An Olympic mixed zone is a cross between a cattle drive and a mosh pit. Sweat-soaked players skate off the ice, sore and oftentimes steaming from what just happened on the ice, and file past TV cameras, flash bulbs and microphones held by hordes media sandwiched together like commuters on a Tokyo train in rush hour.
Unlike a typical NHL game, where players are given a few minutes to cool off, mentally and physically, Olympians are forced to navigate a gauntlet of questioners before they reach the sanctity of their locker room.
For Mike Modano, those few minutes he spent in the mix zone after the U.S. lost to Finland in the quarterfinals of the 2006 Olympic Winter Games are moments he wishes he could take back.
Stinging from a reduced role in a bitter, 4-3, loss in a crucial game, the all-time leading American scorer lashed out at anything and everything in what must have felt like the end to a brilliant international career. Two World Cups, three Olympics, three World Championships and two World Juniors removed, here was Modano griping because of perceived slights in travel arrangements.
“You get caught in the heat of the moment,” said Modano, who finished the tournament with two points. “I was a little upset and felt that we deserved better and should have played better. There were a lot of frustrations so I lashed out at a lot of things.
“Over time the smoke settles and you wish that you could have taken a couple of breaths after that game, but you still feel that you owe a lot to USA Hockey. They’ve given me tons of opportunities to play for them.”
In the eyes of many, the Livonia, Mich., native was singing his USA Hockey swansong. With a new generation poised to grab the torch heading into the Vancouver Olympics, there would be little room on the roster for a grizzled veteran, especially one who seemed to have burned his bridge to British Columbia.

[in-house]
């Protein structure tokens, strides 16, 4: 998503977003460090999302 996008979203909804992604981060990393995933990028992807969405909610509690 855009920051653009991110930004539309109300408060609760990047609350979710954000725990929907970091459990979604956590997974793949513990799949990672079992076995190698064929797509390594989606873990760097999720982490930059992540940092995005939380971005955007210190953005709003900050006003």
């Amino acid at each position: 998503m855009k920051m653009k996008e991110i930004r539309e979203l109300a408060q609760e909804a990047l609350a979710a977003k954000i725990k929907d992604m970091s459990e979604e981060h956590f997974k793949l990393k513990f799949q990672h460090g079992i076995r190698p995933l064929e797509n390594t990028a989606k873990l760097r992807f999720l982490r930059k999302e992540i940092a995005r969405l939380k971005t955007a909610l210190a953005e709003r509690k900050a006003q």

In some respects, Modano was among those who figured he’d worn the red, white and blue for the final time.
“There was a little part of me that thought that would be the last go round. That’s why I was as upset as I was,” said the man with 24 goals in international competition under his belt. “Now, I feel like I have a second chance so I’d like to take advantage of it.”
As the only remaining member of what many consider to be USA Hockey’s greatest generation, Modano came to the U.S. Olympic orientation camp in suburban Chicago not looking nor acting his age. Acting in good spirits and with plenty of jump still left in his 39-year-old legs, Modano is preparing for his 21st season with the Dallas Stars organization, and hopefully another kick at the Olympic can.
“There’s tons of talent out here so I just hope that I fit in and bring some sort of impact and experience to the team,” said Modano, who was chosen to throw out the first pitch at the Chicago White Sox game attended by the U.S. players.
“All of the players are fast so you just hope that you can keep up with them. The game seems to be a little easier when you have some quickness around you and some great players like they have here.”
As he has done throughout his career, Modano will have to accept and adapt to different role within the U.S. system. As he reaches the end of what will surely be a Hall of Fame career, he has accepted more of a defensive role in Dallas, using his speed and experience to keep other top players in check. Still, he has proven that he can put the puck in the net, as he did 15 times last season.
With that said, it’s in the dressing room where U.S. coach Ron Wilson envisions Modano being a real asset on a team with an average age of 26.2.
“I see Mike Modano, along with Chris Chelios, serving in a different capacity. Those guys are the tribal storytellers who can pass on what it felt like and what it means [to wear the USA Hockey crest],” said Wilson, who coached Modano on the U.S. squad that won the 1996 World Cup of Hockey and then finished a disappointing eighth in the 1998 Nagano Olympics.
“I don’t think it’s arrogant of me to say that [the 1996 World Cup team] is the best American team of all time. There were six sure-fire Hall of Famers and as many as 10. We set a pretty high mark and those guys have carried the torch and now it’s been passed on.”
From his perspective, Modano thinks the nucleus of this year’s squad is poised write its own history, one that will begin in Vancouver and get better with time.
“There’s a great foundation, probably better than ours,” said Modano.
“Back in ’96 we were 25 or 26 [years old], and these guys are 21 or 22. They have a tremendous upside to them so they can easily be together for a long time.”